I think this is possible. I find two system "features" in the patent that might be relevant. I discuss here admission that sensors don't know exactly where the road surface is. They only know where the road surface is within some error range they call E. I'm going to repeat a sketch to remind you of that.

See. In the lower left is the uncertainty E, and a note. "Below this height NO car detection." What I can't see is how E is set in the system, or adjusted, or calibrated, or forced to be the same between any two cameras. I see nothing to tell me how large or how small E might be. E is a mystery variable.

Let's just say that one laser is more near-sighted than the other. It has a bigger E. It is more likely to interpret something above the road as road rather than car. In fact let's say that the laser is so near-sighted that it sees a bumper and still thinks it's looking at the road, because it uses a big E.

By the time the near-sighted laser recognizes your car, your bumper is already part way to the second laser. If you bumper is 6 inches deep, it is only 24 inches from the next laser, assuming the two lasers are 30 inches apart. This will cause an overcalculation of your speed by a ratio of 30 to 24, aka by 125%.  If you are traveling 38 in a 35 zone, plan on getting a ticket for traveling 47.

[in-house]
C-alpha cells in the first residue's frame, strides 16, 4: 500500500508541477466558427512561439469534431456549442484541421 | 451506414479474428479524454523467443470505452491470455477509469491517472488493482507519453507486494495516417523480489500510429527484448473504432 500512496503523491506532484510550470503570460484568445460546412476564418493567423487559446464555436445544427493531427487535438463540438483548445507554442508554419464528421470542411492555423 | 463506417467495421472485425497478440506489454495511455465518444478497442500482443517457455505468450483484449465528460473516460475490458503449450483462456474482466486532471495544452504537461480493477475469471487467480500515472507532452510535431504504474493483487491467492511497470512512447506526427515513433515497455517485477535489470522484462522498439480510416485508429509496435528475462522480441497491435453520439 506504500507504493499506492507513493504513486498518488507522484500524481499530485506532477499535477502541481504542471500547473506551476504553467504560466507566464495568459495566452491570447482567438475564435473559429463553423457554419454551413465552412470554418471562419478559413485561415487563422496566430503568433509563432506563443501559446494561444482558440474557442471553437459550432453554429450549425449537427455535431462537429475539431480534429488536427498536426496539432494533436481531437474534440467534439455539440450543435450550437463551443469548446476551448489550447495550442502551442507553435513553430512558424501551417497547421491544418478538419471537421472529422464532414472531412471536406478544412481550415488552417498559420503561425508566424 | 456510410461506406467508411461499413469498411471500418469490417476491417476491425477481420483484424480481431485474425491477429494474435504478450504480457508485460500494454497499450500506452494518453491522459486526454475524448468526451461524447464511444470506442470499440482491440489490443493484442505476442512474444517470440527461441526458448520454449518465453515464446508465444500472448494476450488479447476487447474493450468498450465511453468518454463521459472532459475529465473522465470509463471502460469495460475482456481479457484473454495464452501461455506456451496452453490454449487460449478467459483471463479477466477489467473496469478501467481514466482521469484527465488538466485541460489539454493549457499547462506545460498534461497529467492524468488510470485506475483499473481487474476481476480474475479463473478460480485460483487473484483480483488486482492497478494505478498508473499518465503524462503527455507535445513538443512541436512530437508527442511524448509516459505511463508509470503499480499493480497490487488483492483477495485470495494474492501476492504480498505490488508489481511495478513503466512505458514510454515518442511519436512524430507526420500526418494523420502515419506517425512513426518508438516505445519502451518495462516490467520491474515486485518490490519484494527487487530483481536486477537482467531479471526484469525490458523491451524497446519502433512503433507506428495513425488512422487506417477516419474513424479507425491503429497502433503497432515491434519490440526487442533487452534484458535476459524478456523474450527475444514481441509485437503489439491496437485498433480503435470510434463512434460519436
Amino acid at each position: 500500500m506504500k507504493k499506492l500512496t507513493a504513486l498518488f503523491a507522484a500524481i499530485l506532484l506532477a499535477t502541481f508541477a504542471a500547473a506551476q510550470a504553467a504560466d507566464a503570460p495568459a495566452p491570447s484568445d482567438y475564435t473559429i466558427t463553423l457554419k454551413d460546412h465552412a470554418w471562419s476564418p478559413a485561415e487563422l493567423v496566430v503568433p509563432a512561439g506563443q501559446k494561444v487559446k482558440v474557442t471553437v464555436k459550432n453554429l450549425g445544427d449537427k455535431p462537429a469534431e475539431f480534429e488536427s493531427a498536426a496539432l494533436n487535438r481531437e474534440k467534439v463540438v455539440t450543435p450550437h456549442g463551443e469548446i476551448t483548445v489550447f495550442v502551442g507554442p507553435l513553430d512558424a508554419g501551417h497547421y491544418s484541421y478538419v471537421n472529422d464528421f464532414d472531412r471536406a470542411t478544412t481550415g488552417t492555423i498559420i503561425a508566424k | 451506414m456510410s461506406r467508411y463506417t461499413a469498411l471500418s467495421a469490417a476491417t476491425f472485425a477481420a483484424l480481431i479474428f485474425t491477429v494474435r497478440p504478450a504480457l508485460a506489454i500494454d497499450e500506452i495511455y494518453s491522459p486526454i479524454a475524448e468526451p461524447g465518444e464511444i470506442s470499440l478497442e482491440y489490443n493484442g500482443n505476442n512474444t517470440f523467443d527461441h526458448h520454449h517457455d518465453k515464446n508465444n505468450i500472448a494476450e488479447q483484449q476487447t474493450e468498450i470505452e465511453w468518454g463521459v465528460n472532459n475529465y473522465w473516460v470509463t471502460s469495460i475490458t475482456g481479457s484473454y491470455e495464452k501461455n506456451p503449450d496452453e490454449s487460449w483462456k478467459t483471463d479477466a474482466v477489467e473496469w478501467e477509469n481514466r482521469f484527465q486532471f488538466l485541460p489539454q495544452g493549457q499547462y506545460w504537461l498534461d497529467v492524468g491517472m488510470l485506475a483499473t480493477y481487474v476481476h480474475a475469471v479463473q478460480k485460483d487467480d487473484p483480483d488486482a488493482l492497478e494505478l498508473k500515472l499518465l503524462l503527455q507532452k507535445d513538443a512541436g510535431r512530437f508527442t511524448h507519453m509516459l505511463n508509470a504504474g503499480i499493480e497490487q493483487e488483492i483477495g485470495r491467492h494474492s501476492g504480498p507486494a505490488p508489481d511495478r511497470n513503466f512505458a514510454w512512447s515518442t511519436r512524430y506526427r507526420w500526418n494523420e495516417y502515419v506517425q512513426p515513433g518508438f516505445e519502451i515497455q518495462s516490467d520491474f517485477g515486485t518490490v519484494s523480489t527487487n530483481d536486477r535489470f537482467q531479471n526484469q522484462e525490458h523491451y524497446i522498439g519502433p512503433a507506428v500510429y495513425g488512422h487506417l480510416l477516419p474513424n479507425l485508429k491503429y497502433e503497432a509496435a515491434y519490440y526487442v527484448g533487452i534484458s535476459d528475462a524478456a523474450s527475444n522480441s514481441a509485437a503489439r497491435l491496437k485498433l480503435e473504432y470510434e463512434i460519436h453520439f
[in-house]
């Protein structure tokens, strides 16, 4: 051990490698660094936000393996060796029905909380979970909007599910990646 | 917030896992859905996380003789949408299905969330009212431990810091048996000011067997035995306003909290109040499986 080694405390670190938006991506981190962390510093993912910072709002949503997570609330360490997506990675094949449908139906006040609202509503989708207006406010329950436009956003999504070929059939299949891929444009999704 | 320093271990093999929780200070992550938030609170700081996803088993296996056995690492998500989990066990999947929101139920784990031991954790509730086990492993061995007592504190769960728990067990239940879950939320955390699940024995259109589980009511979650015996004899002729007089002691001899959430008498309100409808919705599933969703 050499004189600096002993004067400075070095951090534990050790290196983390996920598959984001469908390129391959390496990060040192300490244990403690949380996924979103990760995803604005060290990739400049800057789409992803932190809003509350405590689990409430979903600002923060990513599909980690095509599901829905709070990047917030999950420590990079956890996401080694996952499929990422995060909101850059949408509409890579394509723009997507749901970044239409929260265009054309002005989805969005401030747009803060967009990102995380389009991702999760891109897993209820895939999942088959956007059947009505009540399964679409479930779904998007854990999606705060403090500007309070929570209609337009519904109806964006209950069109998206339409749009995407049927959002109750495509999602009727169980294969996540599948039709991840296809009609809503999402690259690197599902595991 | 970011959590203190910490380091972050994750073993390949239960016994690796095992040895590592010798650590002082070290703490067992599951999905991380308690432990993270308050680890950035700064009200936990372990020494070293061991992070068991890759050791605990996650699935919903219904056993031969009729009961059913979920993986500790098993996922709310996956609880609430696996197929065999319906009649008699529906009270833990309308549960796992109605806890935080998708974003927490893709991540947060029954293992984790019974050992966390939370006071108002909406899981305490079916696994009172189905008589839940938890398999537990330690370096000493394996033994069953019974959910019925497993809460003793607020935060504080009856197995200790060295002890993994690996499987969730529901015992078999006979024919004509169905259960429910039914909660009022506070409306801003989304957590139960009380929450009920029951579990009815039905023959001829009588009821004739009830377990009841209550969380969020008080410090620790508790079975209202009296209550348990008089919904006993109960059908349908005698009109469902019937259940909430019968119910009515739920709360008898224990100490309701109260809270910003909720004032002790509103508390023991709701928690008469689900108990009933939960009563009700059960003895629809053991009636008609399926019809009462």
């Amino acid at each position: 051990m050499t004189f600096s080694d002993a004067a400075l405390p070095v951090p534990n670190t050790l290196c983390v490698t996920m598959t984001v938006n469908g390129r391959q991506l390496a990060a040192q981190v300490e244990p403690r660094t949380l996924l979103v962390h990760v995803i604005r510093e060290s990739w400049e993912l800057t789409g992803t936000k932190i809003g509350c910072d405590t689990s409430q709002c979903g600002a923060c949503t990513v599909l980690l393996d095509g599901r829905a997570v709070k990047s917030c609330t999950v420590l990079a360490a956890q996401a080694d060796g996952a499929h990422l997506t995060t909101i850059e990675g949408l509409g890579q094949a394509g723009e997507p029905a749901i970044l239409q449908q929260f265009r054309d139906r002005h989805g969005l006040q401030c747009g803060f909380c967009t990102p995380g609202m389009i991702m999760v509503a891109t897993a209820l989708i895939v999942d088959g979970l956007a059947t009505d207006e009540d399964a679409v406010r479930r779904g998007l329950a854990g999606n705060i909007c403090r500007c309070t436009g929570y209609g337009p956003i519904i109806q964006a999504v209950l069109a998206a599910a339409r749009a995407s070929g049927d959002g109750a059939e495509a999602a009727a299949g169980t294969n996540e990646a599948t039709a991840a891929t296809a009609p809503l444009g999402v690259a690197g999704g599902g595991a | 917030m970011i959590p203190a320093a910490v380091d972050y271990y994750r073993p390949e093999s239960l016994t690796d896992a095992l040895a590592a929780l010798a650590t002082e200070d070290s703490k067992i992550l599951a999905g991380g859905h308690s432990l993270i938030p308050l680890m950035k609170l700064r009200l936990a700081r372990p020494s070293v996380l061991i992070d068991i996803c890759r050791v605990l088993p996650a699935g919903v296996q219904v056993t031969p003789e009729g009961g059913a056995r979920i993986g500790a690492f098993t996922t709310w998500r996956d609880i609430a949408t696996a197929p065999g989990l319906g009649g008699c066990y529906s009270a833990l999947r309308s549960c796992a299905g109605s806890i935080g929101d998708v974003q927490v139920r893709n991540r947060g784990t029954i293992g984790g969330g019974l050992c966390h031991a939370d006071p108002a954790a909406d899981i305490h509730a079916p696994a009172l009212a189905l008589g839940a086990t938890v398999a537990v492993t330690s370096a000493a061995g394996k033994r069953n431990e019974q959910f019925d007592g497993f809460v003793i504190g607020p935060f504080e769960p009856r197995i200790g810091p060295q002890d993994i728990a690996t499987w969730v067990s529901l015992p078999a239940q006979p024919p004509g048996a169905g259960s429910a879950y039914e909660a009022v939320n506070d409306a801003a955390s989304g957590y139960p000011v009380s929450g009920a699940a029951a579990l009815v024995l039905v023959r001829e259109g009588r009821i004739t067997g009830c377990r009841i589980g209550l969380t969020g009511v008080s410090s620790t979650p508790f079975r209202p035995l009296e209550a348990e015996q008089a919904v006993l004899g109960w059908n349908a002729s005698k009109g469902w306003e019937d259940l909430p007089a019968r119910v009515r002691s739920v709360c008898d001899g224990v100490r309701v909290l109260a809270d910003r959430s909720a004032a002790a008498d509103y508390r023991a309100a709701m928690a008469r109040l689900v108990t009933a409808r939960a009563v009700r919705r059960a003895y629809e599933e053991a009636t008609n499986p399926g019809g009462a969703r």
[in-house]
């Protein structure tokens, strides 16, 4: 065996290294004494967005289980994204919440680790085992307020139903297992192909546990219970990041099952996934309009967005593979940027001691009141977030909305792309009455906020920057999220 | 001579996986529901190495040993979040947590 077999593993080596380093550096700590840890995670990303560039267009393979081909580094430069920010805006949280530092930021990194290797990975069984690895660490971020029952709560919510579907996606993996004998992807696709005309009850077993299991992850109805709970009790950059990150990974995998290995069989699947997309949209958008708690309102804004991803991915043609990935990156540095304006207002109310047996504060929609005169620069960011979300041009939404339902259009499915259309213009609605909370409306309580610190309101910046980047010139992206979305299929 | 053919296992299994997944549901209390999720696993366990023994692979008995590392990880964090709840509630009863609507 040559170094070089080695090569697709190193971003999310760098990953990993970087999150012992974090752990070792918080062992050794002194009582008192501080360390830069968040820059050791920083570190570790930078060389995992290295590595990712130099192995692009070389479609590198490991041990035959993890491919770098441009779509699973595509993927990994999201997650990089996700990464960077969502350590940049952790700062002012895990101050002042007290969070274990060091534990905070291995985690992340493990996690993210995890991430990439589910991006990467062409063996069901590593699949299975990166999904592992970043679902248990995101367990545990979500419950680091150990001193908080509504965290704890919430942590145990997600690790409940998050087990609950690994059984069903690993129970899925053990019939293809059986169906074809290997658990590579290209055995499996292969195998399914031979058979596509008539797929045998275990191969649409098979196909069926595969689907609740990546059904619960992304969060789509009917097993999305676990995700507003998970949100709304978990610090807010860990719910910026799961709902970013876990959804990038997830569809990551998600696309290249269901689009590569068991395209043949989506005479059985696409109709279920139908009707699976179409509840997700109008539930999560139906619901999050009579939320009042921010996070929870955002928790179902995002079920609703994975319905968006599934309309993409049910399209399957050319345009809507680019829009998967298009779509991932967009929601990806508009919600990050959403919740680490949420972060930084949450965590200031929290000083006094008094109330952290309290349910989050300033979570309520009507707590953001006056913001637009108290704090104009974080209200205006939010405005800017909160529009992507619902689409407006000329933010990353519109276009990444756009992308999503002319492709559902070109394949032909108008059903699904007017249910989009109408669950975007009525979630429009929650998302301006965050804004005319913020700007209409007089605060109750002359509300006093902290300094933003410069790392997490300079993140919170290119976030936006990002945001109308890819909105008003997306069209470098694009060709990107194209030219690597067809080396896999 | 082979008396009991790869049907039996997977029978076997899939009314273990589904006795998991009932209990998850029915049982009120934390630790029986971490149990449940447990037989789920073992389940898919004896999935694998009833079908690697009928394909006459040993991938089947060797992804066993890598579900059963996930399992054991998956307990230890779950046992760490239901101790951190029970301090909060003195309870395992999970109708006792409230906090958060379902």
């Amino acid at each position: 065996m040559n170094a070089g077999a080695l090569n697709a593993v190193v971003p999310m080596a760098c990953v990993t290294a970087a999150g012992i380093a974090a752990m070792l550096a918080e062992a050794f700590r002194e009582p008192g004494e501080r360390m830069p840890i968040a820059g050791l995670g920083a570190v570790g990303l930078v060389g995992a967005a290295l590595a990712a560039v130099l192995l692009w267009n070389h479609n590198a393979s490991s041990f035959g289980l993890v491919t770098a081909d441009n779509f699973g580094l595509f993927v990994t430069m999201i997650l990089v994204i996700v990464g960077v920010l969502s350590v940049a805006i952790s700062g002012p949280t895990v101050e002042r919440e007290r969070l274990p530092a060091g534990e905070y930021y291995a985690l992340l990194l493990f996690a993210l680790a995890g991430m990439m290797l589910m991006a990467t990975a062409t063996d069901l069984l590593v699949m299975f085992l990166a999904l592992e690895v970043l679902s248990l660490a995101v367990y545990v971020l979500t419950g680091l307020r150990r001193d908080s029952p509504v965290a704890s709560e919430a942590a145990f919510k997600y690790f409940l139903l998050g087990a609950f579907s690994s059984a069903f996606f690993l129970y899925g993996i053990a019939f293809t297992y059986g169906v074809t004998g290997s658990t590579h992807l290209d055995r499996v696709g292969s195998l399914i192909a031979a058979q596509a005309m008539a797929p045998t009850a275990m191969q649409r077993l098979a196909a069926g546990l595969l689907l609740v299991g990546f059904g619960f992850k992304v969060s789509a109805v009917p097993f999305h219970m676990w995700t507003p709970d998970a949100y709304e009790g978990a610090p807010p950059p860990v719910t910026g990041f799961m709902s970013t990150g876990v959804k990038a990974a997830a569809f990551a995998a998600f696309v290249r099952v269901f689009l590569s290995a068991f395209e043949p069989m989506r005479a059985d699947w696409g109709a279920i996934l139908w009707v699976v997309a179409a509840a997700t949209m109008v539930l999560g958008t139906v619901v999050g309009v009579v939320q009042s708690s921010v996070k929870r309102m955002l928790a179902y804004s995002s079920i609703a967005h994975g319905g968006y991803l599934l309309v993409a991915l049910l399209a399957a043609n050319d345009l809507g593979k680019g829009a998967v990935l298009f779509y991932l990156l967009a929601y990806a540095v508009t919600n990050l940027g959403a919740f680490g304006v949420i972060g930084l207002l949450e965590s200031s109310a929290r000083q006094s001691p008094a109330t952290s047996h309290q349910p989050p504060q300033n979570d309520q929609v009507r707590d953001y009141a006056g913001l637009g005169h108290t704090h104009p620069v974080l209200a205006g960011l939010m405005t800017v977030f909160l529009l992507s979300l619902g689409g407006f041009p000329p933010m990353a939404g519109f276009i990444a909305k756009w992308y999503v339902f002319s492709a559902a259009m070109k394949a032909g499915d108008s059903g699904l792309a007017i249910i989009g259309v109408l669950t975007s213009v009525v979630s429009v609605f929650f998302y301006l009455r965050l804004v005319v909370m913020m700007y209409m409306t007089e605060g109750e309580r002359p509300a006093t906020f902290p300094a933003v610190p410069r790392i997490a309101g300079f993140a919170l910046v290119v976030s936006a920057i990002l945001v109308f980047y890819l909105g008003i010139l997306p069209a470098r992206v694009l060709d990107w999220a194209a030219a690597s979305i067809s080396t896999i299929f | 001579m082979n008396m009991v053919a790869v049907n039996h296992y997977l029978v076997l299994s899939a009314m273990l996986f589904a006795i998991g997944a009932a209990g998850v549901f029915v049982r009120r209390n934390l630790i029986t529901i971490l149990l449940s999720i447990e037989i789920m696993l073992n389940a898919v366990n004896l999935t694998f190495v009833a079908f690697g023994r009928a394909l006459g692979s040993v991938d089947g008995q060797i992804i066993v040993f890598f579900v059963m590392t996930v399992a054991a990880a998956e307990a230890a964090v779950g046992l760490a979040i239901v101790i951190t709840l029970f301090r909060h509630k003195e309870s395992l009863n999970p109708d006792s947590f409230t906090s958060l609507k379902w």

It gets worse rapidly if the lasers are closer together. If they are only 1 foot apart, than even a 4 inch bumper could lead to an error ratio of 12 to 8, aka 150%. If you are traveling the speed limit, plan on getting a ticket for 52 mph!

Possible Error #7:  Lack of Depth Perception

This one really surprised me. It's a second reason why the beams may detect different points on a car. It's not because one laser is more near-sighted than the other; it's because one has poor depth perception compared to the other.

As it turns out, the lasers don't detect just on distance, as one might expect of a laser ranging system. Instead, ... well, heck .. I'll just let the patent speak for itself.
Using the recorded delay in conjunction with the signal strength, the presence/absence of a vehicle can be determined.